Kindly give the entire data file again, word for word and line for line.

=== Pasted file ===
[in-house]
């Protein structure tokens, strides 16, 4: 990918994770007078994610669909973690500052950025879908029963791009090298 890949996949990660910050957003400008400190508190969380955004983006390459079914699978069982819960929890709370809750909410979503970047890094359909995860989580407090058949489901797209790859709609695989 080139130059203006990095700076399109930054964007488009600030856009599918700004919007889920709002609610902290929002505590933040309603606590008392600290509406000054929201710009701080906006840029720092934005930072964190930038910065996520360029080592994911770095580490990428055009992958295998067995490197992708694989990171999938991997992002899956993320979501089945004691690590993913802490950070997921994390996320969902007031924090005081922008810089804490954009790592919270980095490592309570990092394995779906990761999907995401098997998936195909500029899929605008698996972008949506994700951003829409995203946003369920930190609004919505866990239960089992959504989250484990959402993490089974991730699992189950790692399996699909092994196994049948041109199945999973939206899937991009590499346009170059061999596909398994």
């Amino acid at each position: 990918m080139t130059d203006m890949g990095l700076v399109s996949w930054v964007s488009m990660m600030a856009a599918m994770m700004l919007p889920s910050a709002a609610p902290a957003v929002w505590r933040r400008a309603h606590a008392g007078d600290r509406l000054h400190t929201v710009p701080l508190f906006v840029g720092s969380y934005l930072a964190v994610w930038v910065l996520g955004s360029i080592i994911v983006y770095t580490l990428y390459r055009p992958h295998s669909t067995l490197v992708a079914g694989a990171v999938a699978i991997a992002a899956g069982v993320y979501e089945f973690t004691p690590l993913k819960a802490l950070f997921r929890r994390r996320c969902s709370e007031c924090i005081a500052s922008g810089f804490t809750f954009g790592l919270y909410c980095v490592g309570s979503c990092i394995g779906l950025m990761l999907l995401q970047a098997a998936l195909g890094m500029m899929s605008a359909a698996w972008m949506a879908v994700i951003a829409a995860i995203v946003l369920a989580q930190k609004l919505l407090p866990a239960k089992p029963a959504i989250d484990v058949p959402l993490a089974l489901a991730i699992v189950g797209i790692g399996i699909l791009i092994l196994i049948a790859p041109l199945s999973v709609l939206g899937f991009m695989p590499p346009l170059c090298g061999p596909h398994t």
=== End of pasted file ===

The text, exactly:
[in-house]
């Protein structure tokens, strides 16, 4: 990918994770007078994610669909973690500052950025879908029963791009090298 890949996949990660910050957003400008400190508190969380955004983006390459079914699978069982819960929890709370809750909410979503970047890094359909995860989580407090058949489901797209790859709609695989 080139130059203006990095700076399109930054964007488009600030856009599918700004919007889920709002609610902290929002505590933040309603606590008392600290509406000054929201710009701080906006840029720092934005930072964190930038910065996520360029080592994911770095580490990428055009992958295998067995490197992708694989990171999938991997992002899956993320979501089945004691690590993913802490950070997921994390996320969902007031924090005081922008810089804490954009790592919270980095490592309570990092394995779906990761999907995401098997998936195909500029899929605008698996972008949506994700951003829409995203946003369920930190609004919505866990239960089992959504989250484990959402993490089974991730699992189950790692399996699909092994196994049948041109199945999973939206899937991009590499346009170059061999596909398994």
């Amino acid at each position: 990918m080139t130059d203006m890949g990095l700076v399109s996949w930054v964007s488009m990660m600030a856009a599918m994770m700004l919007p889920s910050a709002a609610p902290a957003v929002w505590r933040r400008a309603h606590a008392g007078d600290r509406l000054h400190t929201v710009p701080l508190f906006v840029g720092s969380y934005l930072a964190v994610w930038v910065l996520g955004s360029i080592i994911v983006y770095t580490l990428y390459r055009p992958h295998s669909t067995l490197v992708a079914g694989a990171v999938a699978i991997a992002a899956g069982v993320y979501e089945f973690t004691p690590l993913k819960a802490l950070f997921r929890r994390r996320c969902s709370e007031c924090i005081a500052s922008g810089f804490t809750f954009g790592l919270y909410c980095v490592g309570s979503c990092i394995g779906l950025m990761l999907l995401q970047a098997a998936l195909g890094m500029m899929s605008a359909a698996w972008m949506a879908v994700i951003a829409a995860i995203v946003l369920a989580q930190k609004l919505l407090p866990a239960k089992p029963a959504i989250d484990v058949p959402l993490a089974l489901a991730i699992v189950g797209i790692g399996i699909l791009i092994l196994i049948a790859p041109l199945s999973v709609l939206g899937f991009m695989p590499p346009l170059c090298g061999p596909h398994t």